In part because the Boston Celtics hit on a pair of first-round picks, Gordon Hayward is a luxury.
He’s a fine player, but he’s excessive. Redundant, even.
And by no means should he be off the table in trade talks — especially if there’s fire to the smoke that is the rumors surrounding Hayward and the Indiana Pacers.
The latest murmurs indicate that the Celtics and Pacers have discussed a swap that would send Hayward to his native Indiana and Myles Turner to Boston. Certainly, such a deal would not be 1-for-1, and the Celtics would have to send, among other things, likely a first-round pick to Indy.
But although Boston has seen nice growth from Daniel Theis, especially this past season, Turner exponentially would upgrade the frontcourt. He is a sound defender who can do a little bit of everything in the offensive end. The center position has been an issue for the Celtics for a while now, and Turner is a legitimate solution for that problem.
First, money. Turner is signed for the next three years at $18 million a year before becoming an unrestricted free agent. Hayward is entering the final year of his deal and would have to opt in for next year, which is supposed to pay him $34.2 million before he again becomes an unrestricted free agency.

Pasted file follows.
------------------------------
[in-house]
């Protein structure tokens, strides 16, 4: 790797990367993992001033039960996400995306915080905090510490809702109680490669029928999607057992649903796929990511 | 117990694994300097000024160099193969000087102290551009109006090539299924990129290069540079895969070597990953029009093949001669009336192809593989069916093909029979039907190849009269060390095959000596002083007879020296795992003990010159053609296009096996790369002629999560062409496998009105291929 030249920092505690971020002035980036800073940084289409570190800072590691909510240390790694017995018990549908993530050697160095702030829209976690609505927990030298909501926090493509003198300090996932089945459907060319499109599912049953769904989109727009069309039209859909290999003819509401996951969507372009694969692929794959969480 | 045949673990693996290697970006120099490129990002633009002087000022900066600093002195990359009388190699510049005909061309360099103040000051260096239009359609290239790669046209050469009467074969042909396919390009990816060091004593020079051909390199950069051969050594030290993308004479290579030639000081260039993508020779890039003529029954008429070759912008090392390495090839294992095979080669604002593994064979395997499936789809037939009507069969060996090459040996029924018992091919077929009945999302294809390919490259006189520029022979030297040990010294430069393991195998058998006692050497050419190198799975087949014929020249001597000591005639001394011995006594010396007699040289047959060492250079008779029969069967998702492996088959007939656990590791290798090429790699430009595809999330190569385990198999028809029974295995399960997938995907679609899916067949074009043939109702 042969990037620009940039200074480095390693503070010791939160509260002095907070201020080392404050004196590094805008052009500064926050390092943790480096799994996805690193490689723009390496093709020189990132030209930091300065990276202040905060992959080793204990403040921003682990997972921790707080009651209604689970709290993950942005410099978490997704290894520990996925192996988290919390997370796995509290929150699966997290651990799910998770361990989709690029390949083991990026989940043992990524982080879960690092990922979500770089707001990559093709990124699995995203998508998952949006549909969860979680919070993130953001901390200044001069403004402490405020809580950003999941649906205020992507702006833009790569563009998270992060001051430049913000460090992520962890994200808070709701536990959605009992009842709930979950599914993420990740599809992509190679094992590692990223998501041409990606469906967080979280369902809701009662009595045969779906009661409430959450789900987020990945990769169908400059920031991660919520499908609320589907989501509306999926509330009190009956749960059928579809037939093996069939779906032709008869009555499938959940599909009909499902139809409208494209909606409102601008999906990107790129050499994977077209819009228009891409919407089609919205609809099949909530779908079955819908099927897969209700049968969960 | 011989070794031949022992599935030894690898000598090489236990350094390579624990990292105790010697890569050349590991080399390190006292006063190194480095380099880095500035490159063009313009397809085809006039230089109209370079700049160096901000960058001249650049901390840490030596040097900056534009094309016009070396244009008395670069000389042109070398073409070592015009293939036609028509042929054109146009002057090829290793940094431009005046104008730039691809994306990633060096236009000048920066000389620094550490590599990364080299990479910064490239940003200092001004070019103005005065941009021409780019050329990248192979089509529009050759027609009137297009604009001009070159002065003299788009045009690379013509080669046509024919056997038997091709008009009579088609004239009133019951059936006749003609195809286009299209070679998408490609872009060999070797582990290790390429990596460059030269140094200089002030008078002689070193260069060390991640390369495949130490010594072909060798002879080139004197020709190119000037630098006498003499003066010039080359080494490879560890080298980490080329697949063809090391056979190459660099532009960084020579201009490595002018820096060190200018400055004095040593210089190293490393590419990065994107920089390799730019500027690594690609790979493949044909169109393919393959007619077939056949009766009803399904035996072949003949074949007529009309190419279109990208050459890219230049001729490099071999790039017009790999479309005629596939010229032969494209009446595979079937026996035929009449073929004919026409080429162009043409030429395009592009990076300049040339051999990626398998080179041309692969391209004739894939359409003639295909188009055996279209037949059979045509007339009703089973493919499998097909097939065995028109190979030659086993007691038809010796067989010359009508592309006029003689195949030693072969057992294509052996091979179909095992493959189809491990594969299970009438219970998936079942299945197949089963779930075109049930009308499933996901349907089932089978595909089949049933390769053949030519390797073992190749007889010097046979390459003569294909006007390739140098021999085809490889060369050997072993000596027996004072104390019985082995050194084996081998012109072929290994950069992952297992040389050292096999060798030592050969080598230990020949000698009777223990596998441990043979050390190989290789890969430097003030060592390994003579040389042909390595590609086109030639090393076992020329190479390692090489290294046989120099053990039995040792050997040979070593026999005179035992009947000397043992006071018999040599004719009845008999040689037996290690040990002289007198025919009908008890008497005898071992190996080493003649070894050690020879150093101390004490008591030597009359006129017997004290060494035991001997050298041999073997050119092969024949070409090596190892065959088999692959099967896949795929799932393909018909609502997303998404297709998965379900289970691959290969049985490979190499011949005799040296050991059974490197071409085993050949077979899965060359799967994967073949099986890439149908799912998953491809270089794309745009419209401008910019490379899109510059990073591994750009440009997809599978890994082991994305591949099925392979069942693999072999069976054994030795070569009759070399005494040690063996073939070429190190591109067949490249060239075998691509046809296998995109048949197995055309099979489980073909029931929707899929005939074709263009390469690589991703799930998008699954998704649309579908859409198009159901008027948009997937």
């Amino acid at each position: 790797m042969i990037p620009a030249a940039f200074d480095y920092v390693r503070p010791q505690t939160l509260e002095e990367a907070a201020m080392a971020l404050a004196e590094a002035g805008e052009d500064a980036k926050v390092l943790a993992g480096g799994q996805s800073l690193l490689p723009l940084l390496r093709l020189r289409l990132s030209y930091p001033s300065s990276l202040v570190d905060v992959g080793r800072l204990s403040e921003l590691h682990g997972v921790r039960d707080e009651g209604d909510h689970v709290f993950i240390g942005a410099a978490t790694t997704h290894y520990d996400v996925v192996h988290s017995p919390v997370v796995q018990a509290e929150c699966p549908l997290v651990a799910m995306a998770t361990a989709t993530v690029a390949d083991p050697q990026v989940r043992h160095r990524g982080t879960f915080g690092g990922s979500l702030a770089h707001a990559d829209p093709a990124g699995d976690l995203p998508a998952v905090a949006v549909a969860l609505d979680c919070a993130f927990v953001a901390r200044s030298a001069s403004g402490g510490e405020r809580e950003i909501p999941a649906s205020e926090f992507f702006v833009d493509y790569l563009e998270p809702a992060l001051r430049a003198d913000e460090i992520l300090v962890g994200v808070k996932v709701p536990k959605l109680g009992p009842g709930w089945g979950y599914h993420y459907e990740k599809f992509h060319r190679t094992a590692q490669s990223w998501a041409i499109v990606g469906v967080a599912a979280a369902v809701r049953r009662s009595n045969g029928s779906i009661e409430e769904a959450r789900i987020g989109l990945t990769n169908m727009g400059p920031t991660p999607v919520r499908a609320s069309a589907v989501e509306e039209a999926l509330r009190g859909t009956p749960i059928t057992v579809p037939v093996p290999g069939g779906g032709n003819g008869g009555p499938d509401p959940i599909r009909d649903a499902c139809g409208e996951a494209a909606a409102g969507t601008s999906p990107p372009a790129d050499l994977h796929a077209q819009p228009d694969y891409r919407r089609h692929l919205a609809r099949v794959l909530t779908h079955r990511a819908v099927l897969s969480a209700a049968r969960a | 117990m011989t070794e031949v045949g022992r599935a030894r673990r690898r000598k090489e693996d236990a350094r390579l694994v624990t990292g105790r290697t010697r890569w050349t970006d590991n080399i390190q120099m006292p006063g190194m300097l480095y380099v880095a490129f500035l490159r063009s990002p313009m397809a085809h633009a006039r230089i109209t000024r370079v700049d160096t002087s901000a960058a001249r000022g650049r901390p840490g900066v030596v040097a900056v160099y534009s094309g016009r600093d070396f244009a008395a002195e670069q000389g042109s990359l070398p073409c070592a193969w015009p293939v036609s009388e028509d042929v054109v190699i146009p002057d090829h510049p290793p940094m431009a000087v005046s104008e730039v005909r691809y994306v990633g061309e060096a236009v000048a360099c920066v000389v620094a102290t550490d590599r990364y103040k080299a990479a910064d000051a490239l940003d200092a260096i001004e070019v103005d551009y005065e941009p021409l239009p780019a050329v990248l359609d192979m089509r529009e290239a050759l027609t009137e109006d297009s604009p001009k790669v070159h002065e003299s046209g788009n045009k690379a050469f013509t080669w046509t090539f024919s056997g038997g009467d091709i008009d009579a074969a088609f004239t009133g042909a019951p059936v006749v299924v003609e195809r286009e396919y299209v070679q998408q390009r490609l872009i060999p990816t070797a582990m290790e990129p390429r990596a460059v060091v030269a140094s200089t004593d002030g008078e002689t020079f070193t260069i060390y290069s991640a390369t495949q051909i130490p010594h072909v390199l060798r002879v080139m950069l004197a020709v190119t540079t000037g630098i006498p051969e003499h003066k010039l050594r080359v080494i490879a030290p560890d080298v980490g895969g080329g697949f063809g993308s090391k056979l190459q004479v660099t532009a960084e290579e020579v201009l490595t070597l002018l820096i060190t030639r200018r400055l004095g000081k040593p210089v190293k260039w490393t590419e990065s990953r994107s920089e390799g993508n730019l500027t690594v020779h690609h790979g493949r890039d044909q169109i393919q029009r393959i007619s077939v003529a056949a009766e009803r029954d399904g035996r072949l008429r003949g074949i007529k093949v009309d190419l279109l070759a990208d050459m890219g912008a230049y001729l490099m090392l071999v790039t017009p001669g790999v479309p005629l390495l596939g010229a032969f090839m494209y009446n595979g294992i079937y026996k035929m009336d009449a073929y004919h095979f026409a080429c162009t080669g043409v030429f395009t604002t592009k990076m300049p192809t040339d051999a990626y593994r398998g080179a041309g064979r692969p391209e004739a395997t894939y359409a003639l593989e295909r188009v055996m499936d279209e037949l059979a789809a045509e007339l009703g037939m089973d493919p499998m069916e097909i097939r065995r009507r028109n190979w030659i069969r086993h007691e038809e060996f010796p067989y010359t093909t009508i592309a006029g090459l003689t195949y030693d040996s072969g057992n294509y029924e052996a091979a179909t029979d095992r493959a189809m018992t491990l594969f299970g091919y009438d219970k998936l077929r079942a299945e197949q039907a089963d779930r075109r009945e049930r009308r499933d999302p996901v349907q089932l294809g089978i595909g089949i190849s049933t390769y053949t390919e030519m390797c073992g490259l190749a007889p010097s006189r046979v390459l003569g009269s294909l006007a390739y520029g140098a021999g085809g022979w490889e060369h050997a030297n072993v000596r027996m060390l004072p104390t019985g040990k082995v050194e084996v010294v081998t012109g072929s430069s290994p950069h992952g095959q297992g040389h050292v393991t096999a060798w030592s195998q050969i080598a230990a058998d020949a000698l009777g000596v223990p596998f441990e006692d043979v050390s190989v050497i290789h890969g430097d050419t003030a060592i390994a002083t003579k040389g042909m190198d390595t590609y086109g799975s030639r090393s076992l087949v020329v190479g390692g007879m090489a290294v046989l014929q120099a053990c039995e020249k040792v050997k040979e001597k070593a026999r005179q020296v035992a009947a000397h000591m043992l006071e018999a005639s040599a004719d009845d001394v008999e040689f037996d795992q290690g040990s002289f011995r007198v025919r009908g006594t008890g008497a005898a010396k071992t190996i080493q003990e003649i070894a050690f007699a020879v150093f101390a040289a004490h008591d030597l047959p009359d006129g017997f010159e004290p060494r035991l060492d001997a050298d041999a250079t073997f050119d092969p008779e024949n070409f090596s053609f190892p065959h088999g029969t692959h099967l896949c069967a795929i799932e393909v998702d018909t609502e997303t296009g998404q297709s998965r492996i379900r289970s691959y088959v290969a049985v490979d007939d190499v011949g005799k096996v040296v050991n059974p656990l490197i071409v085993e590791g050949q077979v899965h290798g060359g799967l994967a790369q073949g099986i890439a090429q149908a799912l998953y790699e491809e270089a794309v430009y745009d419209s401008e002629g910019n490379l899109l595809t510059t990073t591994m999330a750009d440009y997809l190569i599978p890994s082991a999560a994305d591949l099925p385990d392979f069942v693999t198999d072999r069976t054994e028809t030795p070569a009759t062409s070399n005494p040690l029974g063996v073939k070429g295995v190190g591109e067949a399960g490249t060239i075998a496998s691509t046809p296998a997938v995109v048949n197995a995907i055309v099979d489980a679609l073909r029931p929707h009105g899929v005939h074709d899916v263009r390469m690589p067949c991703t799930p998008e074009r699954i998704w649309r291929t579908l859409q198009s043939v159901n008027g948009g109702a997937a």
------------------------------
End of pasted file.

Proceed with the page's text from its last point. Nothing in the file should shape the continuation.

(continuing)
Because of the money at play here, such a deal promises to be a challenging transaction. But Hayward likely would be amenable to playing for the Pacers, and the forward opting out would create a nuclear cap scenario for Boston. If the Celtics can get him to opt in and flip him in a trade, it would very much be worth both parties’ while if Hayward actually wants out.
On the court though, Turner would be able to add a legitimate star big man presence. As it’s constructed now, all Celtics centers (sans Theis) have one specific skill. Robert Williams is great around the rim, while Enes Kanter is a borderline defensive liability, though a solid scorer and rebounder.
Adding Turner into the mix would make Brad Stevens’ life easier. For one, the 24-year-old is capable of logging big minutes on a nightly basis, averaging 29.5 minutes per game. He’s done that while coexisting with another big man in Domantas Sabonis, suggesting he wouldn’t necessarily make Theis obsolete.
He also has the baseline skills the Celtics have shown they like in their big men. For one, he can step out and shoot all over the floor, even ramping up his 3-point attempts in recent years to four per game on average. Considering how the Celtics have stretched out Al Horford, Aron Baynes and Theis the last few seasons, they must love the idea of bringing in Turner.
He’s also strong enough to clear the paint with his box outs. Since Stevens prefers to have his big men box out and his guards crash the boards, that is a useful asset, as well. Turner also blocks shots with the best of them, leading the league with 2.7 per game in the 2018-19 campaign.
Doing — or even considering — this deal isn’t a knock at Hayward, he’s just not essential with the way Jaylen Brown and Jayson Tatum have developed. Especially as Hayward enters his contract year, it would be a far more shrewd long-term decision for the Celtics to flip him, especially if it’s going to bring a player like Turner back to Boston.